|It's not all about books...|
I do not believe that participatory knowing in faith communities is anything exceptionally new. This is what lies behind many generations of Sunday School classes, confirmation, and adult forums. A different kind of learning takes place when you are surrounding by others. But I do believe that participatory knowing takes on an increased level of importance when we are surrounded by information instantaneously. We need to participate in knowing along with others to help make sense of our experience. And in knowing along with others, we are opened up to things we might never have considered if we were sitting alone with a book or in front of a computer screen.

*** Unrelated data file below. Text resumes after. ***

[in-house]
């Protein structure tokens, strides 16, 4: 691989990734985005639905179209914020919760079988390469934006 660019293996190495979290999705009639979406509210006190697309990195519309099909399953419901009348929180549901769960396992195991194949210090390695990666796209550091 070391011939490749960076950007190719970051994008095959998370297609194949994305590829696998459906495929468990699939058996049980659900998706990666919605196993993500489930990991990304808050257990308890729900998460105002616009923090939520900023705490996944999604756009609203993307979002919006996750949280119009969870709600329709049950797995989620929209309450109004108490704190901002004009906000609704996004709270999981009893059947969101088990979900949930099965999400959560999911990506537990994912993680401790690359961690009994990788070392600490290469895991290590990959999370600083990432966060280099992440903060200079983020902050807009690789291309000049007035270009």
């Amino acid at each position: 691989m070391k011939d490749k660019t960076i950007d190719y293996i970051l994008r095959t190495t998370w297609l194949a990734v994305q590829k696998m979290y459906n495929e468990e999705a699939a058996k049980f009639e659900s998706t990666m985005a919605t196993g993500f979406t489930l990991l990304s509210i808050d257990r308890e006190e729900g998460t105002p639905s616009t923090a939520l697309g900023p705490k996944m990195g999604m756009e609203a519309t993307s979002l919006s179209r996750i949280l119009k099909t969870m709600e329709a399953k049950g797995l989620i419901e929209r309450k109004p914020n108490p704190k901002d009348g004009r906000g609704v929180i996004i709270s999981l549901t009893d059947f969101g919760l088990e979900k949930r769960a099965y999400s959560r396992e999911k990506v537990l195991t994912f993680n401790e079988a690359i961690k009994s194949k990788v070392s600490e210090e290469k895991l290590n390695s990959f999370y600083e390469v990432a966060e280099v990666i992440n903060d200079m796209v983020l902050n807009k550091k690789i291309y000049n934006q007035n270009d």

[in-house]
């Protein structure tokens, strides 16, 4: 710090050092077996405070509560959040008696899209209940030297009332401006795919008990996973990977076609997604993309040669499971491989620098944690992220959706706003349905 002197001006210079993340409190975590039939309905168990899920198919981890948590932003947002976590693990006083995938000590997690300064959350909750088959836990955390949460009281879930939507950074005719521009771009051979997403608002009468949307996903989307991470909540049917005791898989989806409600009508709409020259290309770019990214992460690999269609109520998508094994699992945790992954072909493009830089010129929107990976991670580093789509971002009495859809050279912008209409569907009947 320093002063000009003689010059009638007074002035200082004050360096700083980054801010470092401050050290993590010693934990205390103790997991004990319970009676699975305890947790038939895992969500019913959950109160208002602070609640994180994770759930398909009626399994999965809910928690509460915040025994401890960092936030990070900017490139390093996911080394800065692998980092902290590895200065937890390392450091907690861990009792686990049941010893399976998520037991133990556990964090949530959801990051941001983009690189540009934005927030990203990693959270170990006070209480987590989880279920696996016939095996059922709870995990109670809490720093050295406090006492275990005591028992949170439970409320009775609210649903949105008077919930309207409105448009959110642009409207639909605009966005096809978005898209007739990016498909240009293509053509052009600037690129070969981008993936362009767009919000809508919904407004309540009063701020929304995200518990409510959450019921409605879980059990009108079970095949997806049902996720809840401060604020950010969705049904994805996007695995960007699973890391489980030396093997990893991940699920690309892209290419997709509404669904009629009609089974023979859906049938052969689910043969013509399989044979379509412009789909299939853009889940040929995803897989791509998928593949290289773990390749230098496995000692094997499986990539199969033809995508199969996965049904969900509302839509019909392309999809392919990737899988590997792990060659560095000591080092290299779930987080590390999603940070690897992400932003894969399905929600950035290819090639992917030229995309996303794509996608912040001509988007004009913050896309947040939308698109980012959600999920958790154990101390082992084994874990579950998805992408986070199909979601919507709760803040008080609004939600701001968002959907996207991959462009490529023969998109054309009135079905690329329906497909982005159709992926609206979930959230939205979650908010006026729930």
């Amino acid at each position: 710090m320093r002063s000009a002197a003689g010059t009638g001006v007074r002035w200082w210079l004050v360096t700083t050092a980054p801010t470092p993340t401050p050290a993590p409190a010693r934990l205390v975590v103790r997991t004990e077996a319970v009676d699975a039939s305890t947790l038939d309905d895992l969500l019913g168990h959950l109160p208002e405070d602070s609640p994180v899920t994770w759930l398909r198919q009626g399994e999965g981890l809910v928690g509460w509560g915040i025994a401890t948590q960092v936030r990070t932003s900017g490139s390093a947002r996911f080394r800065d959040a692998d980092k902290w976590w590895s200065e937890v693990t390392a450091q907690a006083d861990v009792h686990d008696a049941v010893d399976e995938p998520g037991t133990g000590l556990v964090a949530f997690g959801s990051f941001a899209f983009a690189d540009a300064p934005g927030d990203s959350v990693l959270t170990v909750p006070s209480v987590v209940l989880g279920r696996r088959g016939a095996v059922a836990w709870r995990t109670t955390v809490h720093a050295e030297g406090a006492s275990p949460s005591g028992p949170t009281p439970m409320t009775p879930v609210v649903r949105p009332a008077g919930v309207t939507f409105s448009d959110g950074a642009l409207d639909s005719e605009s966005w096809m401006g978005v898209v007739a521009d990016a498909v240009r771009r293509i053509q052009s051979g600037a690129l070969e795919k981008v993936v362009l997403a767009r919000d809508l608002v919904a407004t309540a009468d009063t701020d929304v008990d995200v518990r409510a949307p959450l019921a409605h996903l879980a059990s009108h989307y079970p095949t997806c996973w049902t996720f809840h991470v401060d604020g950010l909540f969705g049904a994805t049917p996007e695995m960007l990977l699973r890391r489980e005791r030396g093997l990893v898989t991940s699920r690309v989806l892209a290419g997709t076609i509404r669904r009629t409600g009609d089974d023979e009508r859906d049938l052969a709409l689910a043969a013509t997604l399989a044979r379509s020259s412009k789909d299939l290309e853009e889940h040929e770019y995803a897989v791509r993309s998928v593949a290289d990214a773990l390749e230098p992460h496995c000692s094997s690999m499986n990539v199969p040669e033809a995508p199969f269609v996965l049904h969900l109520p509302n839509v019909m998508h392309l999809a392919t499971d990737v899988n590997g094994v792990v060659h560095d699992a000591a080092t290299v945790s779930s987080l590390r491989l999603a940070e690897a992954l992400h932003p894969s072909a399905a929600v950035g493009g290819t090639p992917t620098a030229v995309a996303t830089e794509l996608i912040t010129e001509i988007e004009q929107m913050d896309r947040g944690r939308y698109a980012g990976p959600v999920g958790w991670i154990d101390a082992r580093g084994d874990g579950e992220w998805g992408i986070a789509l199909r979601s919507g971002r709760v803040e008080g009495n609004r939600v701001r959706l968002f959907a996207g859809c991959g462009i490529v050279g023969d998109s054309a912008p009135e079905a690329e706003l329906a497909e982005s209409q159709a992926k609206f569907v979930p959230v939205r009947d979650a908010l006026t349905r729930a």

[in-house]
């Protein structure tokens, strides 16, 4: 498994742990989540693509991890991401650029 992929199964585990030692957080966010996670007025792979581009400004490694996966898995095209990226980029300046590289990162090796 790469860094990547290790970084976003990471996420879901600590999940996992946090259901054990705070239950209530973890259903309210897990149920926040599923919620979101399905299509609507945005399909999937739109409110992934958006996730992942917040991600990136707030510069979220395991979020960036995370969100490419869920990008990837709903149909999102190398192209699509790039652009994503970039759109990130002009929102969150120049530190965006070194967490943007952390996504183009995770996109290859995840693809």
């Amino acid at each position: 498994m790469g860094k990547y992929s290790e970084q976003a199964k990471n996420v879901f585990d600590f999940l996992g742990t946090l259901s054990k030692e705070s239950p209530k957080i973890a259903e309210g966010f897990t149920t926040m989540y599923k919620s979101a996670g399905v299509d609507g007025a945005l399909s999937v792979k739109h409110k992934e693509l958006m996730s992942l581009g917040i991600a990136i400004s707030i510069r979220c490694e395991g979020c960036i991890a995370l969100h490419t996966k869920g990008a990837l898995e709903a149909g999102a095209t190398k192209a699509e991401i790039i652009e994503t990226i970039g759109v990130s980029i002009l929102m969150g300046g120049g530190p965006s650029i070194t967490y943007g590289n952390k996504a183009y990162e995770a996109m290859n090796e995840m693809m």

Part of my sense of call is to actively engage people in becoming theologians in their own right and participatory knowing is a huge part of this. I hope to never lead an adult forum, because that sort of top-down pastoral authority is no longer something that works. I would much rather engage people in genuine conversation in an informal setting. This is why I LOVE theology pubs. Also, I do not believe that text studies should be limited to those with a seminary education. Sometimes I wish I could go back to seeing the Bible before I started studying it academically, which is why participatory knowing is important for pastors too.